Ingrid Deon on the influence of social networks

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Ingrid Deon, founder of word-craft, talks about her love for social media and life experiences as a strong mother in this inspiring interview with industry leaders.

STRONG MOM IN PROGRESS!

Industry leaders: What are some of the strengths you think you can see in yourself after becoming an independent mom?

Ingrid Deon: I’ve always been quite a stubborn and independent person, but I’ve never worked so hard as when I became a single mom. Having a three year old son who completely depended on me for survival gave me a new boost of determination that I didn’t have before. It was like I couldn’t work hard enough and had to take on as many jobs as possible. I didn’t have any downtime and I didn’t even mind because I was so determined to work hard. I still carry this work ethic today, now that my son is 11 and I have an amazing partner who lives with us.

Industry leaders: How do you think word creation got women interested in making better use of social media?

Ingrid Deon: I’m proud to say that I only hired women to work on word creation. I’m not saying I would never hire a man – I would definitely hire a skilled, progressive man! But it’s important for me to give opportunities to women who maybe don’t have the chance to work on social media accounts for really cool brands. I’m also trying to research opportunities to provide social media training for women. I spoke at an event dedicated to women in business and will be giving a workshop at our local Center for Women in Business next year.

LESSONS FROM THE PAST

Industry Leaders: From a basic writing job to your own marketing agency, what possible life lessons have you learned and used to maintain the importance of the job?

Ingrid Deon: It really is amazing what you can do when you work hard. I was never someone who wanted to run their own business. In fact, I remember saying, “I never want to run my own business. But running my own business has been one of the most rewarding experiences of my life. This is what I was supposed to do. I truly believe you can do anything if you put in to work. I’m not sure who said, “Work smarter, not harder,” but I also agree with that. It is important to channel your hard work in the right direction. I receive most of my clients through referrals and word of mouth, so I decided to meet anyone who wants to chat. This way, I increase the number of referrals I receive, which in turn increases the number of clients I work with.

I encourage anyone who wants to start their own business to start. It doesn’t matter if you think you are already ready. You will never be ready. No one is ever ready. Just start. Take that first step.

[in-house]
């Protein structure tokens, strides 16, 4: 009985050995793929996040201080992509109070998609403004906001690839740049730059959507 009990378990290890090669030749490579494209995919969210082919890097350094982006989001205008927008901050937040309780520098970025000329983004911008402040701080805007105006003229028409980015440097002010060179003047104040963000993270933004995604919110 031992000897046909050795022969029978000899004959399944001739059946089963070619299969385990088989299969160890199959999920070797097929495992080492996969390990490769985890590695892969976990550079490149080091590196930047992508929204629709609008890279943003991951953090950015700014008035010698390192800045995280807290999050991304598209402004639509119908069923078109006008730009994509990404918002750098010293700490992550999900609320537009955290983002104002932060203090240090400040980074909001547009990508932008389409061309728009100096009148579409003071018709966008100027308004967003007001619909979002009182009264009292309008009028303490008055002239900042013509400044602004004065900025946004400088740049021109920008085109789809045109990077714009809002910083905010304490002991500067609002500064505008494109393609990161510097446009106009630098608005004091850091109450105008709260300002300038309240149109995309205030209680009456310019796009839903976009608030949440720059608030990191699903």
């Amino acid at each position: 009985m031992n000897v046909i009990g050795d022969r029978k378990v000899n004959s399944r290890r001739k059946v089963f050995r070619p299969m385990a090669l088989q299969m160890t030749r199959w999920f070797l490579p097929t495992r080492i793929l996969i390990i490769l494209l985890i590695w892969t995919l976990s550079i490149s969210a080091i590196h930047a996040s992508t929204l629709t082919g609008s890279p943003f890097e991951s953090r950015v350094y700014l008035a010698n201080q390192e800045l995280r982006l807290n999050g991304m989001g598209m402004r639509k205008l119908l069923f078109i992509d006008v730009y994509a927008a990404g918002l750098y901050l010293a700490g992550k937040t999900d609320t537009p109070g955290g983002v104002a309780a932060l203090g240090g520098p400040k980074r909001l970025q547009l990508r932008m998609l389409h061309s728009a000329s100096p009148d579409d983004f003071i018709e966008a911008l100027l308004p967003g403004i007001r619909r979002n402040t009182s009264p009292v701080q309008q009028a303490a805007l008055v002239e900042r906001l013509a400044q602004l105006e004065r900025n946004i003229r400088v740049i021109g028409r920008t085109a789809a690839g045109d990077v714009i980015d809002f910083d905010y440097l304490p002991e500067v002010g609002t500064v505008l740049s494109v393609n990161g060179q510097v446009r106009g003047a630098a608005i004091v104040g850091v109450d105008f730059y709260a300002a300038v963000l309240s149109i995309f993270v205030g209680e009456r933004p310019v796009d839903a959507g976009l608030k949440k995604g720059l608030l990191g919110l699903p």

Industry leaders: Do you think social media has a major influence on people? What factors of social media add a key role in changing people’s perspectives?

Ingrid Deon: I am obviously a big fan of social networks. People are on social media for several hours a day, so it’s a guaranteed way to reach and influence people. In addition, it is a cheap means of advertising. You can literally advertise for free on social media or of course you can spend as much as you want.

My best tip for reaching and influencing the right people is to always keep your ideal client in mind when creating social media content. Find out where your ideal customer spends most of their time online. If they’re more likely to spend their time on Instagram, there’s no point in putting all of your resources into your Twitter presence. Channel your social media efforts to the platform most likely to reach your ideal customer. Also think about the needs and wants of your ideal customer: what kind of content does they need from you? What do they want to see from you? Put yourself in their shoes and create articles that you think they will find interesting, educational, valuable, fascinating, useful and entertaining.

Industry leaders: What major changes do you think social media can bring in the coming years for wordcraft?

Ingrid Deon: We are pivoting to create more video content for our clients. All social media platforms prioritize video over stills, so we started visiting our clients and taking behind-the-scenes videos and filming tutorials and how-to videos. We are finding that these videos dramatically outperform still photography, and it’s all thanks to social media algorithms that are more likely to show videos to our clients’ audiences. I strongly encourage everyone to start experimenting with video on social media!

This interview appeared in the December 2021 issue of Industry Leaders.


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